Nonetheless, it wouldn't be fair to put all the blame for the shallow characters on Ekin Cheng's shoulders alone. The script just doesn't manage to bring at least rudimentarily three-dimensional characters on screen. And to be honest, the film's running time also wouldn't have been enough to do so, because we are almost bombarded with with different characters. Yet, they always remain very sketchy, which is even the more a shame, as there are quite some big names to be found in this fantasy flick. Apart from Anthony Wong as Ying-Hung's master (to see Wong with long grey hair and a beard is maybe the only real good reason to watch this film), there are also Cheng Pei-pei, Yuen Biao, Shu Qi, Nicholas Tse and Sam Lee to be spotted. The list goes on, so that you can turn this movie into a nice who-spots-the-HK-actor-first game. Some of the individuals turn up as fast as they disappear. That's especially sad since some of them looked like they actually had some potential.
The only glimmer of hope is Francis Ng as the villian, who, however, isn't introduced until the second half and then takes a backseat again until the final showdown. Which brings us right to the fights. They are very special-effects-loaden and stand out with a lot of boom and bam. What we really miss here are some old-school fights, which are completely replaced by videogame-style special attacks including the obligatory light effects. This in itself wouldn't be that bad, if it would fit into the movie. But "A Man called Hero" more or less takes place in the contemporary age, resp. during the 20th century, and so the filmmakers seem to lack the ability to find the right way to implement their fantasy elements. One thing for sure is, that it's not alone the special effects that make the action sometimes seem ridiculously wacky. It's the ideas which are just half-baked and presented on a bumpy fashion. Especially during the showdown it becomes apparent how laughable everything looks, and this even though we are quite aware of the fact that this is a comic adaption.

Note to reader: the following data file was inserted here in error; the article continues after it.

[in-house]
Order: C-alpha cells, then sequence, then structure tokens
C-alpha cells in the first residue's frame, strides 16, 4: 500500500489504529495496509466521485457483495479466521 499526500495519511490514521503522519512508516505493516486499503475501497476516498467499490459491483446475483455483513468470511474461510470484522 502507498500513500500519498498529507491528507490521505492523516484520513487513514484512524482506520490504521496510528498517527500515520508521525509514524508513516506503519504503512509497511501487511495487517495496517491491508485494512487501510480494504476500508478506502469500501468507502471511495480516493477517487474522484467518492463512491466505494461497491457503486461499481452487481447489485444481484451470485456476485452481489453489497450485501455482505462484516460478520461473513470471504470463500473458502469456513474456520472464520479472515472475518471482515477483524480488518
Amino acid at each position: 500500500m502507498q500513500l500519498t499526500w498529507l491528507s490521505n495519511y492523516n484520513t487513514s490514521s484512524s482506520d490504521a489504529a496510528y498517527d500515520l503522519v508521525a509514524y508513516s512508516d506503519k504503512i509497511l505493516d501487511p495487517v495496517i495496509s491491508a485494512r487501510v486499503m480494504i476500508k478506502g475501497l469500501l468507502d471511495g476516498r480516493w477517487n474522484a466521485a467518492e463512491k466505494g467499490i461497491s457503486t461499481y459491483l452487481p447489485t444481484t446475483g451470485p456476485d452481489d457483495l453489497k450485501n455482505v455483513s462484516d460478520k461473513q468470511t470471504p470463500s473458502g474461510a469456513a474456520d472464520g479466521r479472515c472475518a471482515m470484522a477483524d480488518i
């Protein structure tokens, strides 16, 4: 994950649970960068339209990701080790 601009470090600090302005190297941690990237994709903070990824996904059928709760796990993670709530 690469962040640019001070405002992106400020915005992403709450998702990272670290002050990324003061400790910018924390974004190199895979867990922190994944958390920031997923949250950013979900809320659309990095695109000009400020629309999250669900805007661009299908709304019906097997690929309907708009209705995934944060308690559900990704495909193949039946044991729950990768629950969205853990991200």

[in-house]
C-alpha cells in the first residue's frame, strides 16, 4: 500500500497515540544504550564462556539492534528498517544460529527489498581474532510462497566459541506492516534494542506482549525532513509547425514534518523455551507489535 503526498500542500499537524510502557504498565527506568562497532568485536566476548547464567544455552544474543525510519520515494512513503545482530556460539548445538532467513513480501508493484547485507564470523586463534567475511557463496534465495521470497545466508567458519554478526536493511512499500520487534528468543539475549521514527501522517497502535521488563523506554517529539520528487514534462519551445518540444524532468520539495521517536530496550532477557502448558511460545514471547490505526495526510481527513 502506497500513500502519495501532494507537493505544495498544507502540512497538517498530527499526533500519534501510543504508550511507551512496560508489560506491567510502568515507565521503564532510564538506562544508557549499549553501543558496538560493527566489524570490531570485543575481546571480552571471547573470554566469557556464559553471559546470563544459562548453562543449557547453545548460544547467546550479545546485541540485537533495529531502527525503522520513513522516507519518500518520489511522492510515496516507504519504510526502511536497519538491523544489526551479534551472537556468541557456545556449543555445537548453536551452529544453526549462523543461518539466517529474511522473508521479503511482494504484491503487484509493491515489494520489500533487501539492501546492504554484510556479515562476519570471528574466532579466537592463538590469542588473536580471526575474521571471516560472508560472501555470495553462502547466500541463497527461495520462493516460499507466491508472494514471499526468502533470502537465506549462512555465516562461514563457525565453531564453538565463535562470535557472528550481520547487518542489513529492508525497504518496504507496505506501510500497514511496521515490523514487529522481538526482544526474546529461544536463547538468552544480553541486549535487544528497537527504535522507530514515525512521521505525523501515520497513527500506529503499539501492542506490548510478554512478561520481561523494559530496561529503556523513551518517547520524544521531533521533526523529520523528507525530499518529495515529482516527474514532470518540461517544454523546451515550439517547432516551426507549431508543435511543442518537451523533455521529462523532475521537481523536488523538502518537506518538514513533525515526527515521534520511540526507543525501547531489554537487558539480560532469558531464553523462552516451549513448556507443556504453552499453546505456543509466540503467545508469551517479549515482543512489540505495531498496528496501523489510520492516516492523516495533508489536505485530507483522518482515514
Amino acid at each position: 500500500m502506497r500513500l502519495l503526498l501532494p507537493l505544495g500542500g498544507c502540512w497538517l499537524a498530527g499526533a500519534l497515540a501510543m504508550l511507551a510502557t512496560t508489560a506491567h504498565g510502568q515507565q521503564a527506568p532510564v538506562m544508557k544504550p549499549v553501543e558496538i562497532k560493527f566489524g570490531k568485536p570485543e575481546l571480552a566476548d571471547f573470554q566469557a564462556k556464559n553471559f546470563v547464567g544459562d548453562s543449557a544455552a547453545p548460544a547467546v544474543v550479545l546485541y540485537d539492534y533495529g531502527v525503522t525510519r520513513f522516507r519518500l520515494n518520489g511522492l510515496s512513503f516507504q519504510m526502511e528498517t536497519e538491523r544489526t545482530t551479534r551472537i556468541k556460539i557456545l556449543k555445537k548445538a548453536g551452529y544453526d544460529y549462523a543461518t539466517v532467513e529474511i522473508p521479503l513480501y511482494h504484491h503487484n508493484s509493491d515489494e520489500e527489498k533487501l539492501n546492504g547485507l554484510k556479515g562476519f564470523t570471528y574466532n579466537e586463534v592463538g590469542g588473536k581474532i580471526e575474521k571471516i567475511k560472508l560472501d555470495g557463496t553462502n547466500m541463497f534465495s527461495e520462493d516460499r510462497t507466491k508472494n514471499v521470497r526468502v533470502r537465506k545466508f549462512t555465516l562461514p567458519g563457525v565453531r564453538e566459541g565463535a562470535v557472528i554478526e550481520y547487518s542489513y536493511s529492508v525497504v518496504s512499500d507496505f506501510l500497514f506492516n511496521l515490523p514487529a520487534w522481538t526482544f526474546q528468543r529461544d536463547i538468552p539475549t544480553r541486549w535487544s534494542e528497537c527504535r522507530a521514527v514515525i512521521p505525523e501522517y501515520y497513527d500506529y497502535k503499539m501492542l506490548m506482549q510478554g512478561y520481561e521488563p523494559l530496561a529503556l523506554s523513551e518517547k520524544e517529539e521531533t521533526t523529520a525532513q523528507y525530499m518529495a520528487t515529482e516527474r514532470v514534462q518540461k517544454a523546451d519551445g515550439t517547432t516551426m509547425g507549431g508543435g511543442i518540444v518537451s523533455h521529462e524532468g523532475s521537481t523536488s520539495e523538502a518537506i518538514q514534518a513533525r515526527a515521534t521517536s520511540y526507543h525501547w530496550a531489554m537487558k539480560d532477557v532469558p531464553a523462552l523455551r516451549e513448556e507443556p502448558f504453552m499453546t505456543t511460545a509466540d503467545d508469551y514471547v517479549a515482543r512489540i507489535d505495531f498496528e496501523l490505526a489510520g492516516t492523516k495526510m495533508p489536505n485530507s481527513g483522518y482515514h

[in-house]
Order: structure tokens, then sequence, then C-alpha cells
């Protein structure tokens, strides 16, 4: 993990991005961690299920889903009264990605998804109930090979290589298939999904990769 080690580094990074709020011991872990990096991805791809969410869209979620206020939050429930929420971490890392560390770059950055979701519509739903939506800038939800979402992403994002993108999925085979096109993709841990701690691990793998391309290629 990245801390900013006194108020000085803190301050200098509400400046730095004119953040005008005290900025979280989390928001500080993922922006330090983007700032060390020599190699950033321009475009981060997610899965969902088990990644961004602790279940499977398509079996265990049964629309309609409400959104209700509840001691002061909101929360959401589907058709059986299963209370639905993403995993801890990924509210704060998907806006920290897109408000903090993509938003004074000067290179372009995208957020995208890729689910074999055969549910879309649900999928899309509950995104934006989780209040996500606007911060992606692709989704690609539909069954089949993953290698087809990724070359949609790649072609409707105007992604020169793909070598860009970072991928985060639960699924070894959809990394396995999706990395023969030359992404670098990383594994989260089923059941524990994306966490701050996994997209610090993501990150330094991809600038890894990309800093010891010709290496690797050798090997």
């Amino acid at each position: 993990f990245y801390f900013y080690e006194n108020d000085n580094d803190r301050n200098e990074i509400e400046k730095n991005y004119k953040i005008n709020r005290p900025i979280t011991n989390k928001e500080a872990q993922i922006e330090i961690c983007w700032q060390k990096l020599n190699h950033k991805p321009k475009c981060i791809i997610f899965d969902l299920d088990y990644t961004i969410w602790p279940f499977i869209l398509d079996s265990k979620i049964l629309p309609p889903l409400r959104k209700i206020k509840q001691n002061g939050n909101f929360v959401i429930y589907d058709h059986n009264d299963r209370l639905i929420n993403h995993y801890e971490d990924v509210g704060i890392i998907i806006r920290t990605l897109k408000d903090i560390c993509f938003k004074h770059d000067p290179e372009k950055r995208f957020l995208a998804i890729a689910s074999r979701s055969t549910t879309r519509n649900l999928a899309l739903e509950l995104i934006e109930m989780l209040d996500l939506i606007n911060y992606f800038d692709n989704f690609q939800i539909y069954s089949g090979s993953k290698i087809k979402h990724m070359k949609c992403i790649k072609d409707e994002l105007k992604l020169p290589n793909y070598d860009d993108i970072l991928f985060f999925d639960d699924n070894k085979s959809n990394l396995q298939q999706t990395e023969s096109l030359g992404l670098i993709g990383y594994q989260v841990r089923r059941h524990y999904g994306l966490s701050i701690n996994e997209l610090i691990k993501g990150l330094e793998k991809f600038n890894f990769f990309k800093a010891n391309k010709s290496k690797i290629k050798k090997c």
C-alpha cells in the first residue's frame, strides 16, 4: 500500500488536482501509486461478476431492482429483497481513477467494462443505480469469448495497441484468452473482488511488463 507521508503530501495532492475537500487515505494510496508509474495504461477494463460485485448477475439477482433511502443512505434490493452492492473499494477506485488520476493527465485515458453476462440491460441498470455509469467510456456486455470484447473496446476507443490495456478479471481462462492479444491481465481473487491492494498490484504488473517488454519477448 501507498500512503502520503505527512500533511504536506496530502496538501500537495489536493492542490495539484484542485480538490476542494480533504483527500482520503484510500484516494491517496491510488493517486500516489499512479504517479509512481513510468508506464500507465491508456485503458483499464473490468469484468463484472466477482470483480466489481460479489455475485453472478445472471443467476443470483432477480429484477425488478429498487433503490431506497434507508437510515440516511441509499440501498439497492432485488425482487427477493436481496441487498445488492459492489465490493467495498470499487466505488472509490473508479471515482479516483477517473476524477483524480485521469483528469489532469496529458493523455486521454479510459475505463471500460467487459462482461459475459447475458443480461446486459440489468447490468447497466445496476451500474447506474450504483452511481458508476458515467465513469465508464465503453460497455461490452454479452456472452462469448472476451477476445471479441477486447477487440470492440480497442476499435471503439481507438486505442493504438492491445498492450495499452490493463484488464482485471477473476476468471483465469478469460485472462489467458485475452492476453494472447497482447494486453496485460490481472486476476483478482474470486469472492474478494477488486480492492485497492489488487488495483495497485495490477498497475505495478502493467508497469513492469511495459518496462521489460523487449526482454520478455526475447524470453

Ultimately, what's the most difficult thing after viewing is to tell if you havejust watched one film or several ones. "A Man called Hero" stands as everything but a whole. The many awful cuts, that throw the viewer out of the action over and over again, as well as characters, which are at best only introduced, make this film a frustrating experience. A few good ideas, differently colored picures or some nice sets can't make up for these flaws. At the end we are simply glad, that this "mess called a movie" is over. Why the filmmakers couldn't compress the story in favor of character elaboration remains a mystery to me. As things are, the movie can't touch us in any way and even creates quite some question marks above our heads. That is because naturally many things remain unanswered in the frame of the movie's scope and the limited running time given. But at this point this is also something we don't care about anymore, anyway. "A Man called Hero" feels like an unelaborated and half-baked work, that should be avoided by anyone except maybe fantasy-enthusiasts.